Senior School 5-6
Café Reading and Literature Groups
In the senior school our students use Café Reading. Café stands for – Comprehension, Accuracy, Fluency and Expand Vocabulary. Students choose “Good Fit Books” that relate to their reading ability. They work on the strategies that have been identified as their individual goal through conferences with their teacher.
Explicit guided reading lessons still take place as teachers put emphasis on the student’s comprehension.
Students are extended through Literature groups where the group all read the same title leading to guided discussions and critical thinking around the text.
At Croydon Primary school we teach the writer rather than writing.
The Writers’ Notebook approach is used to allow students to take ownership of what they write and develop their ideas with teacher support. Rather than everyone in the class writing he same thing at the same time, our students have developed a love of writing through teacher conference support and individual idea development.
An important component of the Writing Workshop approach is the Writer’s Notebook which creates a place for students (and writers) to save their words—in the form of a memory, a reflection, a list, a rambling of thoughts, a sketch, or even a scrap of print taped on the page.
The notebook serves as a means to encourage young writers to value writing, where ‘seeds’ for a longer writing project require revisiting and rereading to locate ‘a phrase, a paragraph, a page’ which might be expanded and developed.
The generation of ideas is only the beginning. It is the teacher’s role to support the extension and elaboration of the ‘seeds’ which might become a more detailed plan, a draft or a published text.
While not all ideas will be seen through to a ‘final’ copy, it is the role of the teacher to monitor students’ writing to ensure experiences which progress their writing through the various processes of writing, and across a range of text types, are provided each term and across the school year.
Some key points about the Writer’s Notebook
- A writer’s notebook is a tool students use to record the things they notice, observe, and think about. Children write best about the things that are important to them and what they are interested in. It is writing that comes from what they know and what they have experienced.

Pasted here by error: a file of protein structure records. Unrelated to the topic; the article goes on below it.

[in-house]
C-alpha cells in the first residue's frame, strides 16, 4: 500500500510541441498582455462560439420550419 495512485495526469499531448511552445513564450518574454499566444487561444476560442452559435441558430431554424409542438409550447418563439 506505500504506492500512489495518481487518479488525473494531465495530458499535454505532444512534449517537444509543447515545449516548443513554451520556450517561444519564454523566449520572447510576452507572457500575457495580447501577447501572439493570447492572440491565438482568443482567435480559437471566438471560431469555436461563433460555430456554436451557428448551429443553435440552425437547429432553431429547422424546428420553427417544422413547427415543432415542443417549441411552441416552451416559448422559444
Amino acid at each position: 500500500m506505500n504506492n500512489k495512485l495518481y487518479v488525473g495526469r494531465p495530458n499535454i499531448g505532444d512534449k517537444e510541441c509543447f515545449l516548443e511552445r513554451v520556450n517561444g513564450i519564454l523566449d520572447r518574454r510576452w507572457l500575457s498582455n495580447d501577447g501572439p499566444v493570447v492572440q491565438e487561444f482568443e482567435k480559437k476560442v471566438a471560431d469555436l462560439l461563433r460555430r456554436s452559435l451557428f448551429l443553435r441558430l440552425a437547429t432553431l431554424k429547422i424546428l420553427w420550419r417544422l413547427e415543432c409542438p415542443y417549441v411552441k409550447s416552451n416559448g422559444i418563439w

- A writer’s notebook houses ideas that writers can return to in order to grow ideas, restructure, rethink, revise, connect ideas and ultimately choose from a variety of entries to publish for an audience. It supports the work of publishing.
- Notebook writing encourages a writer to take to the ‘long view’. What might start off as a small undeveloped idea has the potential to be developed into something fully formed.
- Students need daily sustained periods of time to write. The writer’s notebook helps give direction to those sustained times for writing, especially early in the year when establishing a classroom community that will support students’ writing throughout the year.
Spelling is explicitly taught each day in Structured Word Inquiry (scientific word investigation) sessions that teach the students about the origins of words, the meaning of the base word and adding prefix and suffixes.
The method is based on:
*the primary function of English spelling is to represent meaning
*the conventions by which English spelling represents meaning are so well0-ordered and reliable that spelling can be investigated and understood through scientific inquiry.
The following are the standard four questions used to guide SWI investigations. 1.What does the word mean?
2.How is it built?
- Can you identify any bases or affixes with a word sum?
3.What other related words can you think of?
- Morphological relations: Can theWord Searcherhelp you find words that could join your word on a matrix?
•Etymological relations: Can a word origin dictionary (e.g. Etymonline) help you?
4.What are the sounds that matter?
- What grapheme/phoneme correspondences can you find that fit within your hypothesized morphemes?
We have had wonderful success since introducing this method with our NAPLAN results showing improved spelling and the students reading and writing improving from their understandings.
Croydon Primary School has an emphasis on the mathematics program being linked to real life experiences. Students study the ‘big ideas” in mathematics to ensure a solid foundation. In the Senior school this is particularly , Multiplicative Thinking, Partitioning and Proportional Reasoning.
Hands on activities ensure engagement and greater understanding of all mathematic concepts.
Senior school students further develop their problem solving abilities using “Task Boxes” allowing them to work in a team, hypothesise over possible solutions and articulate their reasoning.
Areas of the curriculum such as Science, Geography, History, Health and Design Technologies are taught each term within an inquiry unit that puts the work into a real life context. We believe these concepts are understood better within a term unit rather than “one off” lessons.
Within these units intercultural, personal and social capabilities and critical and creative thinking are woven into the explicit teaching, inquiry and tasks the students complete.
All students have access to class sets of iPads and Notebook computers. Students use these when they are the best tool for the activity and to learn specific ICT skills.
“Spheros” are used to teach coding and 3D printers have been recently implemented.